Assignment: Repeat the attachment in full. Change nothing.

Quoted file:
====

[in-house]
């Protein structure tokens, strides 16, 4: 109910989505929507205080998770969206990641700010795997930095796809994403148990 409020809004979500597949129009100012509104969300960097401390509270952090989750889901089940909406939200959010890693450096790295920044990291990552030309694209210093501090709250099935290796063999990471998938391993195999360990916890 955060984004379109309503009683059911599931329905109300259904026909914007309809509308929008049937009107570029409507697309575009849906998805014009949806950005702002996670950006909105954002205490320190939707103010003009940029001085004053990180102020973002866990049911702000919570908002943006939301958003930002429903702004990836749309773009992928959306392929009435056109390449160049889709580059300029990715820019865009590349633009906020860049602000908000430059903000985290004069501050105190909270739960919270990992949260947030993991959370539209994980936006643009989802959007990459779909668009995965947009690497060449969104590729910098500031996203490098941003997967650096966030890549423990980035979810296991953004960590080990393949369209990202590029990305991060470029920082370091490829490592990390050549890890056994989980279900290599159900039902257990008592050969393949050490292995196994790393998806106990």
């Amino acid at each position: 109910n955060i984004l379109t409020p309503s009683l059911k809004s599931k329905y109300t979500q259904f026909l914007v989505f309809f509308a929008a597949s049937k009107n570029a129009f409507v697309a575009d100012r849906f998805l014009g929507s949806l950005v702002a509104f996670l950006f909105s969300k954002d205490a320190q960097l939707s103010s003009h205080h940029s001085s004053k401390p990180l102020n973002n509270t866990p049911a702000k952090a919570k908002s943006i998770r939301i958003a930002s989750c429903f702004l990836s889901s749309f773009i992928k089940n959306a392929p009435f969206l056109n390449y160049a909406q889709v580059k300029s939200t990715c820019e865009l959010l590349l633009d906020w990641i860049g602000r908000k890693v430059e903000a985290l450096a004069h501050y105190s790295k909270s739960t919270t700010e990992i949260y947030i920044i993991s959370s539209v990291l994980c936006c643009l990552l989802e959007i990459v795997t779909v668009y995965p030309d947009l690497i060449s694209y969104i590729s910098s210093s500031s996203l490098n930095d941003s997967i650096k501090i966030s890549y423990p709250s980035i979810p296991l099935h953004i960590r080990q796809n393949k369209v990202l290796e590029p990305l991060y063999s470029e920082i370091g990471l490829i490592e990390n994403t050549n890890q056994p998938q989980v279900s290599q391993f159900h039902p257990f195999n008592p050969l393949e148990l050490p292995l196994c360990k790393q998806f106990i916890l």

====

[in-house]
């Protein structure tokens, strides 16, 4: 109910989505929507205080998770969206990641700010795997930095796809994403148990 409020809004979500597949129009100012509104969300960097401390509270952090989750889901089940909406939200959010890693450096790295920044990291990552030309694209210093501090709250099935290796063999990471998938391993195999360990916890 955060984004379109309503009683059911599931329905109300259904026909914007309809509308929008049937009107570029409507697309575009849906998805014009949806950005702002996670950006909105954002205490320190939707103010003009940029001085004053990180102020973002866990049911702000919570908002943006939301958003930002429903702004990836749309773009992928959306392929009435056109390449160049889709580059300029990715820019865009590349633009906020860049602000908000430059903000985290004069501050105190909270739960919270990992949260947030993991959370539209994980936006643009989802959007990459779909668009995965947009690497060449969104590729910098500031996203490098941003997967650096966030890549423990980035979810296991953004960590080990393949369209990202590029990305991060470029920082370091490829490592990390050549890890056994989980279900290599159900039902257990008592050969393949050490292995196994790393998806106990």
């Amino acid at each position: 109910n955060i984004l379109t409020p309503s009683l059911k809004s599931k329905y109300t979500q259904f026909l914007v989505f309809f509308a929008a597949s049937k009107n570029a129009f409507v697309a575009d100012r849906f998805l014009g929507s949806l950005v702002a509104f996670l950006f909105s969300k954002d205490a320190q960097l939707s103010s003009h205080h940029s001085s004053k401390p990180l102020n973002n509270t866990p049911a702000k952090a919570k908002s943006i998770r939301i958003a930002s989750c429903f702004l990836s889901s749309f773009i992928k089940n959306a392929p009435f969206l056109n390449y160049a909406q889709v580059k300029s939200t990715c820019e865009l959010l590349l633009d906020w990641i860049g602000r908000k890693v430059e903000a985290l450096a004069h501050y105190s790295k909270s739960t919270t700010e990992i949260y947030i920044i993991s959370s539209v990291l994980c936006c643009l990552l989802e959007i990459v795997t779909v668009y995965p030309d947009l690497i060449s694209y969104i590729s910098s210093s500031s996203l490098n930095d941003s997967i650096k501090i966030s890549y423990p709250s980035i979810p296991l099935h953004i960590r080990q796809n393949k369209v990202l290796e590029p990305l991060y063999s470029e920082i370091g990471l490829i490592e990390n994403t050549n890890q056994p998938q989980v279900s290599q391993f159900h039902p257990f195999n008592p050969l393949e148990l050490p292995l196994c360990k790393q998806f106990i916890l």